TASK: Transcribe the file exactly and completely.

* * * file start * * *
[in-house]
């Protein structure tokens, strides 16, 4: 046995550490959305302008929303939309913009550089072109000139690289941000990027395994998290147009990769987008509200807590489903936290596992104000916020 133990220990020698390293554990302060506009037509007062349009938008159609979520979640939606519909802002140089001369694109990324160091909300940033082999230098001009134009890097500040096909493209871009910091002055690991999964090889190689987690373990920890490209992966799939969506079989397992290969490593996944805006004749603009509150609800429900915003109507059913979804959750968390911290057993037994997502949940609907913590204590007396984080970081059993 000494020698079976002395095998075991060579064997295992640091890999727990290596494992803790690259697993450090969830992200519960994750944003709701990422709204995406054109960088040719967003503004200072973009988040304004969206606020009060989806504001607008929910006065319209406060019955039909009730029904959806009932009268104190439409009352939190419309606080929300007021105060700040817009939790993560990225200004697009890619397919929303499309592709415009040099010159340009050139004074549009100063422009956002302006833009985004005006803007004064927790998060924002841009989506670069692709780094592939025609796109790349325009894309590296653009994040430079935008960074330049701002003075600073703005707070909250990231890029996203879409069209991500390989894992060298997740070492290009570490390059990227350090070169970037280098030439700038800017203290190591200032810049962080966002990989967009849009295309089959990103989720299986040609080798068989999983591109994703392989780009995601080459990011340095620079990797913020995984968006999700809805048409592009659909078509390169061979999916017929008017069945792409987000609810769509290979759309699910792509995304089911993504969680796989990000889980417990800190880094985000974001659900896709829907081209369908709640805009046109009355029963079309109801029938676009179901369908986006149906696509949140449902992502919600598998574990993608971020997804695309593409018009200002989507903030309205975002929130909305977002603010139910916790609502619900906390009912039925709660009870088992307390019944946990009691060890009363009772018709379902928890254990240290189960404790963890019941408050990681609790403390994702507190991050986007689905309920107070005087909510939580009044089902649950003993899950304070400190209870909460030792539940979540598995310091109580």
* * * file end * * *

[in-house]
């Protein structure tokens, strides 16, 4: 046995550490959305302008929303939309913009550089072109000139690289941000990027395994998290147009990769987008509200807590489903936290596992104000916020 133990220990020698390293554990302060506009037509007062349009938008159609979520979640939606519909802002140089001369694109990324160091909300940033082999230098001009134009890097500040096909493209871009910091002055690991999964090889190689987690373990920890490209992966799939969506079989397992290969490593996944805006004749603009509150609800429900915003109507059913979804959750968390911290057993037994997502949940609907913590204590007396984080970081059993 000494020698079976002395095998075991060579064997295992640091890999727990290596494992803790690259697993450090969830992200519960994750944003709701990422709204995406054109960088040719967003503004200072973009988040304004969206606020009060989806504001607008929910006065319209406060019955039909009730029904959806009932009268104190439409009352939190419309606080929300007021105060700040817009939790993560990225200004697009890619397919929303499309592709415009040099010159340009050139004074549009100063422009956002302006833009985004005006803007004064927790998060924002841009989506670069692709780094592939025609796109790349325009894309590296653009994040430079935008960074330049701002003075600073703005707070909250990231890029996203879409069209991500390989894992060298997740070492290009570490390059990227350090070169970037280098030439700038800017203290190591200032810049962080966002990989967009849009295309089959990103989720299986040609080798068989999983591109994703392989780009995601080459990011340095620079990797913020995984968006999700809805048409592009659909078509390169061979999916017929008017069945792409987000609810769509290979759309699910792509995304089911993504969680796989990000889980417990800190880094985000974001659900896709829907081209369908709640805009046109009355029963079309109801029938676009179901369908986006149906696509949140449902992502919600598998574990993608971020997804695309593409018009200002989507903030309205975002929130909305977002603010139910916790609502619900906390009912039925709660009870088992307390019944946990009691060890009363009772018709379902928890254990240290189960404790963890019941408050990681609790403390994702507190991050986007689905309920107070005087909510939580009044089902649950003993899950304070400190209870909460030792539940979540598995310091109580």